Little Known Facts About Motorcycle Accidents


Although motorcycle accidents are not more common than other motor vehicle crashes, they can be more devastating and shocking. They can also be caused in some cases by unique circumstances. Numerous studies and surveys have revealed some fascinating facts and statistics regarding motorcycle accidents.

1. About 3/4 of all motorcycle accidents involve collisions between another vehicle, most commonly a passenger car.

2. About 1/4 of motorcycle accidents involve a single vehicle collision involving the motorcycle with the road or a fixed object.

3. Motorcycle accidents are less than 3% due to vehicle failure. Most of these accidents involve single vehicles where the driver loses control because of a puncture.

4. About 2/3 of single-vehicle accidents are caused due to rider error. This includes a slide-out or fall from overbraking, or running too wide on curves due to excessive speed or under-cornering.

5. Roadway defects (pavement ridges, potholes, etc.) Only 2% of motorcycle accidents are caused by road defects. Animals account for just 1%.

6. Two-thirds of multiple-vehicle accidents occur when another vehicle violates the motorcycle’s right to use.

7. Motorcycle accidents are mainly caused by motorists’ inability to recognize and detect motorcycles while driving. The other driver involved in the collision with the motorcycle didn’t see the motorcycle or the motorcycle too late to avoid it.

8. A motorist may take a hostile attitude towards a motorcycle rider in a deliberate attack. This is an uncommon accident cause. Most often, the motorcycle travels straight ahead while the car in front makes a left turn.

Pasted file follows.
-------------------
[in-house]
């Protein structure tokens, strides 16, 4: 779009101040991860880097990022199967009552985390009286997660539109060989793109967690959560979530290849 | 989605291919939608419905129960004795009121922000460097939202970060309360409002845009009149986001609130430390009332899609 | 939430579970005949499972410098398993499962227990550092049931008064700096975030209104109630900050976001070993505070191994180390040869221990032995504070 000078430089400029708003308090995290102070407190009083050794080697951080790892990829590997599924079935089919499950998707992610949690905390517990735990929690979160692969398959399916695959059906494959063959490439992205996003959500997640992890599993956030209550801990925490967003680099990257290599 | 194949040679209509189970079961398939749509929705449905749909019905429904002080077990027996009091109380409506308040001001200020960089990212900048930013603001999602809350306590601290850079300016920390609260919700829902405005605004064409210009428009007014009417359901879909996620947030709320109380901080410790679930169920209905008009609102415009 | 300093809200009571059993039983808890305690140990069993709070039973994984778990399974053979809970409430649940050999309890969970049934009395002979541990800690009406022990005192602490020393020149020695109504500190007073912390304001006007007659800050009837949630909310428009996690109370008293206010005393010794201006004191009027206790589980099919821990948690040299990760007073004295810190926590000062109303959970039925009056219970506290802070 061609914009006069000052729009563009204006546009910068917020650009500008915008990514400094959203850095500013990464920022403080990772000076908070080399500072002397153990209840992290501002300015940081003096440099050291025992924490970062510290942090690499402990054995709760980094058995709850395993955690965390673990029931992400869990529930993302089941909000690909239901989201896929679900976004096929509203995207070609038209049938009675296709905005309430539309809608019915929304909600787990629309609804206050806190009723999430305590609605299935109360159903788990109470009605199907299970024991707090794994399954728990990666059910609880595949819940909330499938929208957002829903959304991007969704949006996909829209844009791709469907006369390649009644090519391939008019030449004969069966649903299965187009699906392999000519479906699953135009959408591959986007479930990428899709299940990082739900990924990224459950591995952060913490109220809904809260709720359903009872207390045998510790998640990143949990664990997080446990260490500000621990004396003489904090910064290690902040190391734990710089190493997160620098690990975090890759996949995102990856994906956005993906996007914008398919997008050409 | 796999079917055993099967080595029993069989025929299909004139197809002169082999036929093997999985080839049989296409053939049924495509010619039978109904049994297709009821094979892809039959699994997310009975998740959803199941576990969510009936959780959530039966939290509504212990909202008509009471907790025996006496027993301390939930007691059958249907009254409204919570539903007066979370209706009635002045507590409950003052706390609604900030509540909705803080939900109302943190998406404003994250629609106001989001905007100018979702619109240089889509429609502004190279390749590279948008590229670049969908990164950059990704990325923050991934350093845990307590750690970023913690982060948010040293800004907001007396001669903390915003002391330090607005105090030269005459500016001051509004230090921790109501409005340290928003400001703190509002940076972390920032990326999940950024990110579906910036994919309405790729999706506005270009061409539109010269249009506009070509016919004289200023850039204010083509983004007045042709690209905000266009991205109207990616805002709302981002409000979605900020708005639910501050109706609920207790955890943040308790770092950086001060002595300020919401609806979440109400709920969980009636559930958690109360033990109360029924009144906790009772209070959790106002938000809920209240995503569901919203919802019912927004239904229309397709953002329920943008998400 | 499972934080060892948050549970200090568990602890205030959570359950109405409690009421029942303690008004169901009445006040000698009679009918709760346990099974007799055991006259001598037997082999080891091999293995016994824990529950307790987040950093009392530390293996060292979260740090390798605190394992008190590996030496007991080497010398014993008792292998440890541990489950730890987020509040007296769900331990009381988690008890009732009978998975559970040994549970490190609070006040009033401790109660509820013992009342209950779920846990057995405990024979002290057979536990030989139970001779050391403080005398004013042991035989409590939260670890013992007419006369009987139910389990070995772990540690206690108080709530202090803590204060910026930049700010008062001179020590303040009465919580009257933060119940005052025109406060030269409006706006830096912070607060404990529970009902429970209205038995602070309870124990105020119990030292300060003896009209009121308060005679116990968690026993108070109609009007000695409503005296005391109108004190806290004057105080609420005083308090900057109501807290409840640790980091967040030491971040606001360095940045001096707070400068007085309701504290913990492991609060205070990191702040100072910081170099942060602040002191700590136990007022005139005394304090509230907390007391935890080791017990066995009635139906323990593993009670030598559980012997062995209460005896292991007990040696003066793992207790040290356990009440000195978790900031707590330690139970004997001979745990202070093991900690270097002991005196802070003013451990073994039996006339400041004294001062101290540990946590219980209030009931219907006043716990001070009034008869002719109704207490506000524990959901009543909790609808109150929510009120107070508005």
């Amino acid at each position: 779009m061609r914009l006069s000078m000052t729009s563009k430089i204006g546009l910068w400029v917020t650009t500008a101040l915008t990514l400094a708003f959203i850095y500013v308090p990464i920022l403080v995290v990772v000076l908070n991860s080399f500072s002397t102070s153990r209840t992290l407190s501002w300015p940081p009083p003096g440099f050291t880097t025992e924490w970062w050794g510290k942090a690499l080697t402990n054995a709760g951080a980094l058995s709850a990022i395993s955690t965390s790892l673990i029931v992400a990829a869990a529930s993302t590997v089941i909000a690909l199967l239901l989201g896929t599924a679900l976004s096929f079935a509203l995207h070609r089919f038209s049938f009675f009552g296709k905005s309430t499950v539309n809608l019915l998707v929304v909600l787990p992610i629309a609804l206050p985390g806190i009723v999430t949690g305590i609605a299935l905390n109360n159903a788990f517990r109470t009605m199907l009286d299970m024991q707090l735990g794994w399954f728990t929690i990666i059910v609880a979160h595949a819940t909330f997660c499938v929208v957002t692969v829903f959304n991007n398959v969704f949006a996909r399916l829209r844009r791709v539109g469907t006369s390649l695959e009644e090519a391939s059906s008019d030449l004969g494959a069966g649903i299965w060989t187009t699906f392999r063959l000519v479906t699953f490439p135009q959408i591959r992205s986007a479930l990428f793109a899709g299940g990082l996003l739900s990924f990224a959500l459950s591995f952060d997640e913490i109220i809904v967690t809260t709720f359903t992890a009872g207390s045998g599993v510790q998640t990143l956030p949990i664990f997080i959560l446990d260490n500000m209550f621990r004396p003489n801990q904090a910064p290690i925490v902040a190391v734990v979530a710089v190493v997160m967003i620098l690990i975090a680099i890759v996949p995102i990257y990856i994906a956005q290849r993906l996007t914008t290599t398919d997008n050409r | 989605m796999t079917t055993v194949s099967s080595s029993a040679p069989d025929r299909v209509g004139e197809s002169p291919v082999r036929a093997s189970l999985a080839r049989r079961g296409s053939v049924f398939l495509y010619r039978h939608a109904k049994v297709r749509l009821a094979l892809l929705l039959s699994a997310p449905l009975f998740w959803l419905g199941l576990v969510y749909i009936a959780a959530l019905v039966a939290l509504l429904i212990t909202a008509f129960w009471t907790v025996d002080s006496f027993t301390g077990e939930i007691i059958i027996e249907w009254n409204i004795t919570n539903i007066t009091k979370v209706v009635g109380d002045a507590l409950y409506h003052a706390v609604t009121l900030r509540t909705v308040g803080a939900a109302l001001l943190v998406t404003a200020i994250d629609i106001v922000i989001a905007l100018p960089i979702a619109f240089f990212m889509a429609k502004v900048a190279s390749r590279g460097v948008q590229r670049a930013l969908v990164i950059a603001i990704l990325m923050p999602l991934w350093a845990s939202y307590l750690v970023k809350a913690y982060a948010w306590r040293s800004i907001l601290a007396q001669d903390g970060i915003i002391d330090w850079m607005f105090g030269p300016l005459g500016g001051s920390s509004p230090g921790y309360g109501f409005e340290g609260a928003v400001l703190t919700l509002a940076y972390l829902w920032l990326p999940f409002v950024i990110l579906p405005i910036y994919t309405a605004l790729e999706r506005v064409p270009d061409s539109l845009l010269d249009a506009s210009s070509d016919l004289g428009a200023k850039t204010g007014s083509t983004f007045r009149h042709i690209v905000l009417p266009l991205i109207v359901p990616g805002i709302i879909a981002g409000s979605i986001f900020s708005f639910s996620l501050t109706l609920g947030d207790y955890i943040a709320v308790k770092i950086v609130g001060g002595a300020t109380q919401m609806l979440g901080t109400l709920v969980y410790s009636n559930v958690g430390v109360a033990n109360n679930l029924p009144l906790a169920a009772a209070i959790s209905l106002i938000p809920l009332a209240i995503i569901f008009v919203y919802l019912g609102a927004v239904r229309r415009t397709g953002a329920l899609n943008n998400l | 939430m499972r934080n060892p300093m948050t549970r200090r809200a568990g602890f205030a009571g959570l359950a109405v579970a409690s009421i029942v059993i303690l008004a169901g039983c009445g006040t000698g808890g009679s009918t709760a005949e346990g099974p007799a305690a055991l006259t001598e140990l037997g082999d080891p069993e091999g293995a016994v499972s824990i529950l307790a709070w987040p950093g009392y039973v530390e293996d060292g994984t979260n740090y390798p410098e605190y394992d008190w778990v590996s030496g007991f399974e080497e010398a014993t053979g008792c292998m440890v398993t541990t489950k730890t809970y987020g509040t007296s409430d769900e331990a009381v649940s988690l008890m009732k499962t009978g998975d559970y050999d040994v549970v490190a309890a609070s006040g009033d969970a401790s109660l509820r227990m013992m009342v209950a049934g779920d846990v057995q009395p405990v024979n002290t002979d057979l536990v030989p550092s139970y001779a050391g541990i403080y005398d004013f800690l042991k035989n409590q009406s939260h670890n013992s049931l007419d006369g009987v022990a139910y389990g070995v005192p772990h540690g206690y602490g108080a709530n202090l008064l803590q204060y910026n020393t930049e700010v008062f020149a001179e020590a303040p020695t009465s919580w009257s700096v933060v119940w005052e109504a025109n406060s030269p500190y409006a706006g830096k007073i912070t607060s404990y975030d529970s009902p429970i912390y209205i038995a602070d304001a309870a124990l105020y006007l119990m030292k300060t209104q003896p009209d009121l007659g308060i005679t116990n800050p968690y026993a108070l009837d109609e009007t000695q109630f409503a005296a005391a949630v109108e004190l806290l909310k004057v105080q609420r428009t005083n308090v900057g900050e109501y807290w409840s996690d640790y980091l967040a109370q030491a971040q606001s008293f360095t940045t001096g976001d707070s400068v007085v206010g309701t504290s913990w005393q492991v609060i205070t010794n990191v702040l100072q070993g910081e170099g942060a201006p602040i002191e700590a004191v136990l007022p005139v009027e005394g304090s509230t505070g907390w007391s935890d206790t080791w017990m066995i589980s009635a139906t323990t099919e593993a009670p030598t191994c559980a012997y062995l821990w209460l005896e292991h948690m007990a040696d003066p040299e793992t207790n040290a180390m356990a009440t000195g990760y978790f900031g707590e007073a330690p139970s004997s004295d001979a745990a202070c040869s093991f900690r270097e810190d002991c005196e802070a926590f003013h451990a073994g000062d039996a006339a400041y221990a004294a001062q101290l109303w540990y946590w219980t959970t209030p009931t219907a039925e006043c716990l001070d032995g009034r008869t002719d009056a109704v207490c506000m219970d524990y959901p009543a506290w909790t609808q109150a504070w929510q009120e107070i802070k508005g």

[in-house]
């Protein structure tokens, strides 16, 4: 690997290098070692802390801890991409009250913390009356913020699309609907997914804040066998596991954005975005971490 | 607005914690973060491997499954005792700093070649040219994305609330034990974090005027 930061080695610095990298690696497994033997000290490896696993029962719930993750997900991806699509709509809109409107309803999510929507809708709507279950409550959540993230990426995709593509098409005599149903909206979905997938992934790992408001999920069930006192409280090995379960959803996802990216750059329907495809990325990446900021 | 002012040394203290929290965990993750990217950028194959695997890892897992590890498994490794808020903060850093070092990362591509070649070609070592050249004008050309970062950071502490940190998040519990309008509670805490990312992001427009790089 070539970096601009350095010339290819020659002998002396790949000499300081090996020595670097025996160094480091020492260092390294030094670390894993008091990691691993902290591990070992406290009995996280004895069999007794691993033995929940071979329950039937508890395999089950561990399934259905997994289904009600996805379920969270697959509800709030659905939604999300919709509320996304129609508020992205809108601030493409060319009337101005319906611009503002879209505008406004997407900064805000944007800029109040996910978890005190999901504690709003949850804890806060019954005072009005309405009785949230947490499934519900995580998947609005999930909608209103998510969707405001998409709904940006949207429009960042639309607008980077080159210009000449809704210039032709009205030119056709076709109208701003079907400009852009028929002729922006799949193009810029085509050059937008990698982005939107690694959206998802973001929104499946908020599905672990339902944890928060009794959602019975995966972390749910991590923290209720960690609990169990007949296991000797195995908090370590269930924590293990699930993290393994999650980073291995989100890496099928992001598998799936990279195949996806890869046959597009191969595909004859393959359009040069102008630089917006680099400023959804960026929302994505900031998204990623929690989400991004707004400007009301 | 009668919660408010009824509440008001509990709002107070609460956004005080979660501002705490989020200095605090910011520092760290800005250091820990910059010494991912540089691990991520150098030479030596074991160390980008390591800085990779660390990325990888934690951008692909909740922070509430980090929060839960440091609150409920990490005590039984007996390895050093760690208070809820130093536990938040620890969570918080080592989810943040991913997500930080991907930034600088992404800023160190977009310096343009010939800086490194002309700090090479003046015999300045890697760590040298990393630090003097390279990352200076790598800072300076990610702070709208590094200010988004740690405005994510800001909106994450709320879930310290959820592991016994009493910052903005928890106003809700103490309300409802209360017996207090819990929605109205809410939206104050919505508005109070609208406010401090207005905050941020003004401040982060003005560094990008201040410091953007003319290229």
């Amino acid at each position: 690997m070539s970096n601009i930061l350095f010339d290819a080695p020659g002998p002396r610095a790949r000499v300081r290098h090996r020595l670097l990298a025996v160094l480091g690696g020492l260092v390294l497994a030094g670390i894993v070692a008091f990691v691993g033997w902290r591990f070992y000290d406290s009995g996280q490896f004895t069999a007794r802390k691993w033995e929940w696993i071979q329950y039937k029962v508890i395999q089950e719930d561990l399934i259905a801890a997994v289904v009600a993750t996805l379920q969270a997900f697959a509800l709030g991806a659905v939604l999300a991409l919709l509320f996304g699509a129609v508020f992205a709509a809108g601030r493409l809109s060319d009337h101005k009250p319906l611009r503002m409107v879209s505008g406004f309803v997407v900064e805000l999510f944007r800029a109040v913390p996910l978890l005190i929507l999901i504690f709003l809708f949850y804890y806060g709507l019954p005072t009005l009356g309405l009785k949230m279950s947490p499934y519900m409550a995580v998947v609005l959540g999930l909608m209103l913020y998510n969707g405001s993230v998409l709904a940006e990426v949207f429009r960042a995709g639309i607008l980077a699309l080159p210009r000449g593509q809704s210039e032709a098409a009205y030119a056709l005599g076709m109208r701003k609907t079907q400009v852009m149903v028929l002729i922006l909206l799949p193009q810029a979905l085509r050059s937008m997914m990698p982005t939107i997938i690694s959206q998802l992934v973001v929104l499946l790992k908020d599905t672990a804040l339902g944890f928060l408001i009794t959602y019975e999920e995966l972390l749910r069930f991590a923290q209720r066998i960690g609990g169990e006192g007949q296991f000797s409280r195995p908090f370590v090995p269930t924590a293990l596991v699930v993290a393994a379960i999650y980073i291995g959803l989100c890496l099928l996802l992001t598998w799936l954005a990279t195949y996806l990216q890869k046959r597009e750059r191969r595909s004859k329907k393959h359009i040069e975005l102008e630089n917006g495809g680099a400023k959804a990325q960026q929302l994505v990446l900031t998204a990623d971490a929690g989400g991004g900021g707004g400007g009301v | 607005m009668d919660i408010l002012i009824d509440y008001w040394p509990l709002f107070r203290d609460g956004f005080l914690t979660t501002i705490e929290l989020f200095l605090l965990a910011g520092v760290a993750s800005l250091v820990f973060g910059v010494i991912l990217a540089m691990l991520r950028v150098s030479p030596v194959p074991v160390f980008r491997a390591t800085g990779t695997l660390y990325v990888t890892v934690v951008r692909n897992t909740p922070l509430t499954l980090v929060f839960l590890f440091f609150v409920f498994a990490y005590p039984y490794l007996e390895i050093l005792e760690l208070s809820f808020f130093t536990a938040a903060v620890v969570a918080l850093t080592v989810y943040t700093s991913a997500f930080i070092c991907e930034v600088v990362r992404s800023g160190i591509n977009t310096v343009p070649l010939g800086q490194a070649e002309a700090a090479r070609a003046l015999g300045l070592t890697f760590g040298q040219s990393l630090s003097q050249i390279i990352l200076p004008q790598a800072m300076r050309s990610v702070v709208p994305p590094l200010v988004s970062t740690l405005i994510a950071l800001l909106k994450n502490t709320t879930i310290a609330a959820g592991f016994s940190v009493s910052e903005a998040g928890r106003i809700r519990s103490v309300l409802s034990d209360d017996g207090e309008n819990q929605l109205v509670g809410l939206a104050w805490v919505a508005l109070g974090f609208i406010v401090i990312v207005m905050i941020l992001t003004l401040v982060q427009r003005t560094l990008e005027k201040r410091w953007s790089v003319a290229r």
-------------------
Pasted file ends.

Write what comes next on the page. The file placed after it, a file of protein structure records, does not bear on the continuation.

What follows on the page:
10. Motorcycle accidents are most common at intersections. The other vehicle may violate the motorcycle’s right of way and sometimes other traffic control (e.g. changing lanes, running a light or stop sign), ).

11. Weather does not play a role in 98% of motorcycle crashes.

12. Most motorcycle accidents happen during a short trip that involves shopping, errands or friends. These trips usually occur very soon after the start of the trip.

13. In almost half of multi-vehicle accidents, the view of the motorcycle or other vehicle involved in an accident is obstructed or limited by glare.

14. Multiple vehicle accidents are often caused by motorcycle visibility and conspicuousness. Motorcycle headlamps can be used in daylight to reduce the risk of being in an accident. Jackets that are high-visibility yellow, orange, or bright red can also be worn.

15. Sixty-two percent of motorcycle accidents occurred in the post crash phase. This presents an unusually high fire risk that is not seen in other motor vehicle accidents.

16. A motorcycle’s average speed before an accident is 29.8 mph. It is 21.5 mph when it is struck by a vehicle. Only 1/1000 cases have a speed of around 86 mph.

17. The pre-crash lines of a typical motorcycle to the traffic hazard are not affected by peripheral vision. More than 3/4 of all accidents hazards are within 45 degrees of straight ahead.

18. For the frontal surfaces of the bike and the rider, conspicuousness is key.

19. Deficient or defective maintenance can cause vehicle defects that are caused by accidents. They are uncommon and unlikely to occur.

20. The accident statistics show that motorcycle riders aged 16-24 are more likely to be involved in an accident than those between 30 and 50. The majority of motorcycle riders involved in accidents are men (96%), but the accident data shows that female passengers riding on motorcycles are significantly underrepresented.

22. Most of those involved in an accident with a motorcycle are students, workers, and craftsmen. Underrepresented are professionals, sales people, and craftsmen.

23. The accident data shows that motorcycle riders who have had recent traffic citations or accidents are significantly overrepresented.

24. Motorcycle riders who are involved in an accident with their motorcycles do not have any training. 92% of them were either self-taught, or received help from friends and family. Experience as a motorcycle rider reduces accident involvement, and it is associated with fewer injuries in the event that an accident occurs.